The vaccination roll out has seen menstruation reports to the yellow card scheme, which is the system to report adverse effects of any medication or treatment in the UK. “Common side effects of covid-19 vaccination listed by the UK’s Medicines and Healthcare Products Regulatory Agency (MHRA) include a sore arm, fever, fatigue, and myalgia. Changes to periods and unexpected vaginal bleeding are not listed, but primary care clinicians and those working in reproductive health are increasingly approached by those who have experienced these events. “More than 30 000 reports by 2 September 2021, across all covid-19 vaccines currently offered”. (1)
The Science Media Centre on the 21st June 2021 stated that “It is vanishingly unlikely that vaccination, including Covid-19 vaccination, would have this effect, and women should not be worried that vaccination might cause problems with their periods” (2). Another report from the International Journal of Epidemiology suggests that menstrual disorders are extremely common, in its explanation to the yellow card scheme.
I have no doubt that there are “challenges”. “Studying menstrual cycle features is challenging. Normal variation exists within women over the lifespan and between women in relation to characteristics such as history of infertility, body mass index (BMI) and exercise. In addition, menstrual cycle features such as volume, pain and PMS symptoms are subjective “(3). But my concern is that women do not go to their healthcare provider about their menstruation cycle unless they are experiencing a different pattern. Women know.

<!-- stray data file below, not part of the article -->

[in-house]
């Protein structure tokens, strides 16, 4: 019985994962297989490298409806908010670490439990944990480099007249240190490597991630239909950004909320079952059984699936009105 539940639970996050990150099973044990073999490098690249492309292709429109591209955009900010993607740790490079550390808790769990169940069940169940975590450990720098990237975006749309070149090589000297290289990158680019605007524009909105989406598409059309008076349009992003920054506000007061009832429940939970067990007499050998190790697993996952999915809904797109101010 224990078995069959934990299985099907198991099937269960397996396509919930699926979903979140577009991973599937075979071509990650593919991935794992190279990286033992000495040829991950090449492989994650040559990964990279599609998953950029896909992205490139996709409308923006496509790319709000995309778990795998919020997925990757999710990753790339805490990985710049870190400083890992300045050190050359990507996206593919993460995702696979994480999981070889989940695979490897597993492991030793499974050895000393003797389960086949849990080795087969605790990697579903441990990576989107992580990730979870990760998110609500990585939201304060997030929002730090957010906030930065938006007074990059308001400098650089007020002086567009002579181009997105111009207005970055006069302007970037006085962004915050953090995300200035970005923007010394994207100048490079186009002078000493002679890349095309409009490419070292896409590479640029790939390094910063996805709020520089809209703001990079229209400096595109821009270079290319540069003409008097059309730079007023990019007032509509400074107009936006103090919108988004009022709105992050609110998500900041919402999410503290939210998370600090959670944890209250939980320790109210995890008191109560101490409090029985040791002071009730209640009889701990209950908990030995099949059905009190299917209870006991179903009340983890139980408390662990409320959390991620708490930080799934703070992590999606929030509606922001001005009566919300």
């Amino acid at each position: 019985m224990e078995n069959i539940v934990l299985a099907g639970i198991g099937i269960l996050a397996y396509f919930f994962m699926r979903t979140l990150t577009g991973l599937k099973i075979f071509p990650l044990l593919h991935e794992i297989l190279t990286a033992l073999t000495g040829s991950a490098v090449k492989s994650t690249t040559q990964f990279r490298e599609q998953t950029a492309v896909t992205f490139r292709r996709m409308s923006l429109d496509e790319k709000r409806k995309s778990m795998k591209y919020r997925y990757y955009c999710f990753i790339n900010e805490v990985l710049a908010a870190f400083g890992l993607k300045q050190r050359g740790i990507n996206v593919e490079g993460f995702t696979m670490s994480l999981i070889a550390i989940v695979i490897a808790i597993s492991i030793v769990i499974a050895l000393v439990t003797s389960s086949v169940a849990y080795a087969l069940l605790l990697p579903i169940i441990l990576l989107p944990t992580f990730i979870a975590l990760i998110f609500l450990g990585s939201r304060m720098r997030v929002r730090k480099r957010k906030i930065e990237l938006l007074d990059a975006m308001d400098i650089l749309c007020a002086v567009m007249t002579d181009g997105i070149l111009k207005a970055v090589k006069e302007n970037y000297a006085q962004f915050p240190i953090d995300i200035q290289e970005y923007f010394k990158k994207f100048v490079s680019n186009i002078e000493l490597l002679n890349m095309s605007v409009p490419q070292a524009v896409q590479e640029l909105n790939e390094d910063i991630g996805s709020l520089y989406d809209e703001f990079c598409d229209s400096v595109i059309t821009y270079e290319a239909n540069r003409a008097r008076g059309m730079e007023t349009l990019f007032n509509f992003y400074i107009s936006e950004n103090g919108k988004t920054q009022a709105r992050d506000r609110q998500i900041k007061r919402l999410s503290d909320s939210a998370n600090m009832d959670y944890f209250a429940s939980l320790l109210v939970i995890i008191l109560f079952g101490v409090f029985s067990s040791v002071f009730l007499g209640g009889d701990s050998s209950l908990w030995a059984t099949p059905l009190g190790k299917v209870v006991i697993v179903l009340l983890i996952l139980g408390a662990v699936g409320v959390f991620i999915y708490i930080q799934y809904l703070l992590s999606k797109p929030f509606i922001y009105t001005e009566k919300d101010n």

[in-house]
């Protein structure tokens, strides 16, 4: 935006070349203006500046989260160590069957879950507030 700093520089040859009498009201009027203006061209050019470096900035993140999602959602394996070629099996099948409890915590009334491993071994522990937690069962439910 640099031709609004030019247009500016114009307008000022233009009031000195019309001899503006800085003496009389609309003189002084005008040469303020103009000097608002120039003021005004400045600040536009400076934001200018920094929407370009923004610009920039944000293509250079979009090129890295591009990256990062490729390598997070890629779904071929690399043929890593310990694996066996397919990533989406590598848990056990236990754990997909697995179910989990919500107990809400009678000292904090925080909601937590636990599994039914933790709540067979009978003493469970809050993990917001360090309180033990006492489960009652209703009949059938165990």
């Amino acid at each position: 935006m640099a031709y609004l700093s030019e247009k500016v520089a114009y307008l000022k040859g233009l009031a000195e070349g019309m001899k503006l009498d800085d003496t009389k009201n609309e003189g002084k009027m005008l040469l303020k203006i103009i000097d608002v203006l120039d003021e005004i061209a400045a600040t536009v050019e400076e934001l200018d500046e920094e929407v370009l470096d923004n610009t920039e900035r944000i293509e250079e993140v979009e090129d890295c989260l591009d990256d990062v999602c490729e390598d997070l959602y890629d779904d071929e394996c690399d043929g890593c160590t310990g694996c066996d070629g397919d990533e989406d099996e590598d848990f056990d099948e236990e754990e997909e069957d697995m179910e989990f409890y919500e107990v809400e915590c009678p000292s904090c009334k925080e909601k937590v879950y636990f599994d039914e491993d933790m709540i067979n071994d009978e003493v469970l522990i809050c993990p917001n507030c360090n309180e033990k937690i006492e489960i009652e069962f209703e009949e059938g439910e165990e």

One report from the School of Medicine in Chicago found that “More than half of respondents to an online survey reported changes in their menstrual cycles during the pandemic, including differences in premenstrual symptoms and in the time between cycles and the duration of their bleeding”(4). Changes can be accredited to stress of the pandemic, as “It is well-known that stress can cause changes in menstrual cycles, and these changes range from shorter or longer periods to heavier or lighter bleeding, and may cause women to skip or miss a period altogether,” said study author Nicole Woitowich”.
There has been more media coverage, that may highlight menstruality to all with campaigns such as #periodpoverty, the Scottish product free provision, Red Tent Movement facebook groups and resources for online education. The University of Edinburgh has highlighted that when women have irregularities or “problems”, they know. They know the difference between ‘Typical and problem periods’ (5). The author and obstetric Doctor, Michel Odent writes in Primal Health (Ch9) that our bodies and our cycles are also intrinsically linked to our external world as well as the internal. Our stresses and strains are influential to our cycle. How can you measure tiredness as a quantity measurement? One person’s levels of tolerable activity are different from another. This is why comparisons are not as scientific as science would like. This is why we have not engaged in parameters of normal Michel Odent says, “what is normal health and how is that measured?” (6).
More recently the American Society of Gynaecologist rate the menstrual cycle as a “vital sign” in health. “ACOG and supported by the American Academy of Pediatrics (AAP) advises health practitioners to consider periods as the “fifth vital sign” — meaning menstruation is as important a health indicator as changes in body temperature, pulse, breathing rate, and blood pressure (7). Other countries are participating in further investigations, such as The Institute of Public Health in Norway. They monitored 6000 women, and are now going on to research a cohort of 60,000 participants. In this study they state that in most (vaccine) cases, the changes were transient and returned to normal in the next cycles. Here in Norway the reporting system has gone on to formulate a research study. The findings of this study will be vital to all pharmaceutical companies and all countries rolling out programmes in the future, as well as Women’s Health around the world. (8). (Menstrual changes following COVID-19 vaccination – NIPH (fhi.no)
6. Michel Odent 2007 Primal Health Chapter 9
8 (Menstrual changes following COVID-19 vaccination – NIPH (fhi.no)